McMaster University

McMaster University

Faculty of
Health Sciences

Two FHS professors named to prestigious Royal Society of Canada

Published: July 16, 2007
Brian Haynes
Brian Haynes

Two Faculty of Health Sciences professors have been elected to the prestigious Royal Society of Canada (RSC), the organization has announced. They are among six McMaster faculty members named, the largest contingent from the University to be honoured by the Society in a single year.

Brian Haynes, professor and chair of the Department of Clinical Epidemiology and Biostatistics, will receive a citation from the Academy of Science. Geoff Norman, professor and director of the Program for Educational Research and Development will receive a citation from the Academy of Social Sciences.
 
Founded in 1882, RSC is Canada’s oldest and most prestigious scholarly organization, and election to its membership is considered the highest honour among scholars, artists and scientists in Canada. The announcement brings to 70 the total number of professors at McMaster who have been elected to the RSC. This year’s fellows will be inducted at a ceremony in Edmonton on November 17.

Improving clinical and health care through better ways to retrieve and disseminate health care information is the focus of Brian Haynes’ work. Haynes was the first to probe an international array of medical journal articles, discovering that less than 1% of the diagnosis, prognosis and treatments espoused by the articles were scientifically valid and clinically applicable. He set up a health knowledge repository of both evidence-based journals and internet information services.

Geoffrey Norman
Geoff Norman

Geoff Norman has earned international recognition in the area of medical education by probing clinical reasoning, in particular, the thought process used by doctors when arriving at a diagnosis. He has won a number of prestigious awards for his accomplishments in improving the teaching and assessment of medical students.

Other McMaster professors who will receive a citation from the Academy of Science are Walter Craig, Department of Mathematics & Statistics; John MacGregor, Department of Chemical Engineering and Max Wong, Department of Electrical & Computer Engineering. Daphne Maurer of the Department of Psychology, Neuroscience & Behaviour will receive a citation from the Academy of Social Sciences.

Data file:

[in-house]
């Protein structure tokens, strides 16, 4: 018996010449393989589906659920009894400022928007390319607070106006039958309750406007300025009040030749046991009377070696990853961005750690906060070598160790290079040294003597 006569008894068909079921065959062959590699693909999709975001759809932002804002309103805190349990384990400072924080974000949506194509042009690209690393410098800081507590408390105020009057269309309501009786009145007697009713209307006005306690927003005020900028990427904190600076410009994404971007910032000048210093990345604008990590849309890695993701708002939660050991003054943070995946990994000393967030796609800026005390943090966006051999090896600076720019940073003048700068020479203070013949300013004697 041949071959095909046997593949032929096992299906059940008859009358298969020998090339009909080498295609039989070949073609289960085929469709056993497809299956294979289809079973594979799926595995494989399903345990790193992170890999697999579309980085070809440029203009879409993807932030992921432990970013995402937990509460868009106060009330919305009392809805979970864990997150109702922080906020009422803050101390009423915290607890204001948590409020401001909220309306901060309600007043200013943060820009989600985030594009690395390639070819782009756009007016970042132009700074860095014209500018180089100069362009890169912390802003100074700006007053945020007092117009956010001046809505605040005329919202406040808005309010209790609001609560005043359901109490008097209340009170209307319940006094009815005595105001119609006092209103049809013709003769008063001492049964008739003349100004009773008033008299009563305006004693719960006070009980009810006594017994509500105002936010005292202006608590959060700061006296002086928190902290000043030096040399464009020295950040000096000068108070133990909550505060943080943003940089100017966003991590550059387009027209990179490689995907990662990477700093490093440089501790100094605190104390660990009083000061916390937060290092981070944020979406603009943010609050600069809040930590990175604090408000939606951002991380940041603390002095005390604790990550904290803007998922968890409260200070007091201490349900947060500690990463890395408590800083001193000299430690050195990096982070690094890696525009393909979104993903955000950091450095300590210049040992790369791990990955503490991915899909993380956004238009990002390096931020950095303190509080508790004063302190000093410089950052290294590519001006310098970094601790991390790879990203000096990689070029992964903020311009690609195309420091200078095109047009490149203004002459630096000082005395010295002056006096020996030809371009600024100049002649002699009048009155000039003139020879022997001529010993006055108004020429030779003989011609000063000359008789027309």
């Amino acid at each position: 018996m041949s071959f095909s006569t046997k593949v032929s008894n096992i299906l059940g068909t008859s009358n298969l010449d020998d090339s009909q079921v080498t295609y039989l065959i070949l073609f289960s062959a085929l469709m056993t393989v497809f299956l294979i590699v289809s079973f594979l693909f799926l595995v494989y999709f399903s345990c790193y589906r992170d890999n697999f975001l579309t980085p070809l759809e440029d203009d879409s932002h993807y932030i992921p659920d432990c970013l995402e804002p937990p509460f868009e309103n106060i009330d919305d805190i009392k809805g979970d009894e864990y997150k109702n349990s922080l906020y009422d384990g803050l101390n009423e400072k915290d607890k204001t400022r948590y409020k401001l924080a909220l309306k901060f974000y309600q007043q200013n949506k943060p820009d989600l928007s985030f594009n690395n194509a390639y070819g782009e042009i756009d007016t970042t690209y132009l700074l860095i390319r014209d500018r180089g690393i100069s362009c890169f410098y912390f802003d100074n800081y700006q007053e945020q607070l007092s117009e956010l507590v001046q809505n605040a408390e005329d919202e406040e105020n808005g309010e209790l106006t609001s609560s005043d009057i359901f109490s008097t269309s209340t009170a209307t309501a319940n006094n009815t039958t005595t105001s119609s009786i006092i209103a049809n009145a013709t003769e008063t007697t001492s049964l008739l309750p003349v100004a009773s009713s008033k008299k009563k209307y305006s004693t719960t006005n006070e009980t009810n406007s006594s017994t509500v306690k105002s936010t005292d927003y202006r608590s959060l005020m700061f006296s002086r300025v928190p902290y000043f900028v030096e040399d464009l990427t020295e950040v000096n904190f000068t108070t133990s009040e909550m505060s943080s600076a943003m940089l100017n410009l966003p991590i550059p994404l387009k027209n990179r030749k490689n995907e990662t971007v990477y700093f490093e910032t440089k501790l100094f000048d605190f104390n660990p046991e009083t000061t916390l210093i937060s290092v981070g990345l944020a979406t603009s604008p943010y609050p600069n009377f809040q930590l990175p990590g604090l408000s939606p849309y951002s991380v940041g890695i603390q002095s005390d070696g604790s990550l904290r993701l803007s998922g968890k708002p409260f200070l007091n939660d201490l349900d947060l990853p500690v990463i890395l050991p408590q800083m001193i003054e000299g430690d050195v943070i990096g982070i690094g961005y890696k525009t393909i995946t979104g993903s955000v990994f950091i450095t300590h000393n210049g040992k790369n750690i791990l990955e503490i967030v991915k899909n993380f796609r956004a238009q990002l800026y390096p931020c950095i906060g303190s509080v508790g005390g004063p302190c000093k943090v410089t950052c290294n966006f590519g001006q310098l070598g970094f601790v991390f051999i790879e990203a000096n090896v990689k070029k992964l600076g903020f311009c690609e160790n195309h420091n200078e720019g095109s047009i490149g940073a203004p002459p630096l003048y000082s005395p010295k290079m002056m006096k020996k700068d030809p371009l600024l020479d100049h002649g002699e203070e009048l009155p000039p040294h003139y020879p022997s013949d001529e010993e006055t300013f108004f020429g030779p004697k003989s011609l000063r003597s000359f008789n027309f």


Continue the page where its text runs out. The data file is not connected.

Walter Craig has made lasting contributions to the area of nonlinear partial differential equations, particularly as they apply to the mathematical study of water waves. As director of the Applied and Industrial Mathematics Laboratory at McMaster, he has served as a mentor and academic leader for hundreds of young mathematicians.

Daphne Maurer is internationally recognized for her work concerning the developmental and perceptual world of infants. Her research found that infants perceive an organized world of colour and form, and one that is continually fine-tuned throughout development, challenging previous theories that infants experience a "blooming, buzzing confusion".

John MacGregor has made contributions to the areas of data analytic methods, advanced process control and polymer reaction engineering. His pioneering research on latent variable modeling was adopted by businesses around the world for its method of analysis, monitoring and quality control. His research in batch processes has been similarly influential, and has helped to define the field.

Max Wong, chair  of the Department of Electrical & Computer Engineering, is a leader in signal processors in communication, radar and sonar systems. He has solved design problems in line and wireless communications previously thought impossible. Wong’s inventions include the transmultiplexer and the wavelet echo canceller, used in our telephone systems; his algorithms in target detection and estimation are used in our defence systems.
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